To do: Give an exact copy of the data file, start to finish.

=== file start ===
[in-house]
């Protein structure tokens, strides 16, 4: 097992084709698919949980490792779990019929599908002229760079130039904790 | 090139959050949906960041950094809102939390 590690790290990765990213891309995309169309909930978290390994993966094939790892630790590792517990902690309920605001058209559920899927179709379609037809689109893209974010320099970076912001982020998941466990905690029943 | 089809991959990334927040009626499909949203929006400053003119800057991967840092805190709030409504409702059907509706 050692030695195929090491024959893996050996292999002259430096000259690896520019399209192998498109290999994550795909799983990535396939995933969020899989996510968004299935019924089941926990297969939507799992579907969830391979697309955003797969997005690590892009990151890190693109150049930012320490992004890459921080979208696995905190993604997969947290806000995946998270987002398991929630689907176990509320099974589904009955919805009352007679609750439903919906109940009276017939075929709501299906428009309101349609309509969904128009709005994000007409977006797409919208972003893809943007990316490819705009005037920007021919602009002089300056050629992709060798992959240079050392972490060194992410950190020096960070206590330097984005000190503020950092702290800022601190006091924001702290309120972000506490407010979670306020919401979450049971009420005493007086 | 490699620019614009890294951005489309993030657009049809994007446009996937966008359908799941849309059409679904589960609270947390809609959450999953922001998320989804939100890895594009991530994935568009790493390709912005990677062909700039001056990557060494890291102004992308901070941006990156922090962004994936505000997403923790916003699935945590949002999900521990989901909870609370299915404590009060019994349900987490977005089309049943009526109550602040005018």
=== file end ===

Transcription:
[in-house]
């Protein structure tokens, strides 16, 4: 097992084709698919949980490792779990019929599908002229760079130039904790 | 090139959050949906960041950094809102939390 590690790290990765990213891309995309169309909930978290390994993966094939790892630790590792517990902690309920605001058209559920899927179709379609037809689109893209974010320099970076912001982020998941466990905690029943 | 089809991959990334927040009626499909949203929006400053003119800057991967840092805190709030409504409702059907509706 050692030695195929090491024959893996050996292999002259430096000259690896520019399209192998498109290999994550795909799983990535396939995933969020899989996510968004299935019924089941926990297969939507799992579907969830391979697309955003797969997005690590892009990151890190693109150049930012320490992004890459921080979208696995905190993604997969947290806000995946998270987002398991929630689907176990509320099974589904009955919805009352007679609750439903919906109940009276017939075929709501299906428009309101349609309509969904128009709005994000007409977006797409919208972003893809943007990316490819705009005037920007021919602009002089300056050629992709060798992959240079050392972490060194992410950190020096960070206590330097984005000190503020950092702290800022601190006091924001702290309120972000506490407010979670306020919401979450049971009420005493007086 | 490699620019614009890294951005489309993030657009049809994007446009996937966008359908799941849309059409679904589960609270947390809609959450999953922001998320989804939100890895594009991530994935568009790493390709912005990677062909700039001056990557060494890291102004992308901070941006990156922090962004994936505000997403923790916003699935945590949002999900521990989901909870609370299915404590009060019994349900987490977005089309049943009526109550602040005018």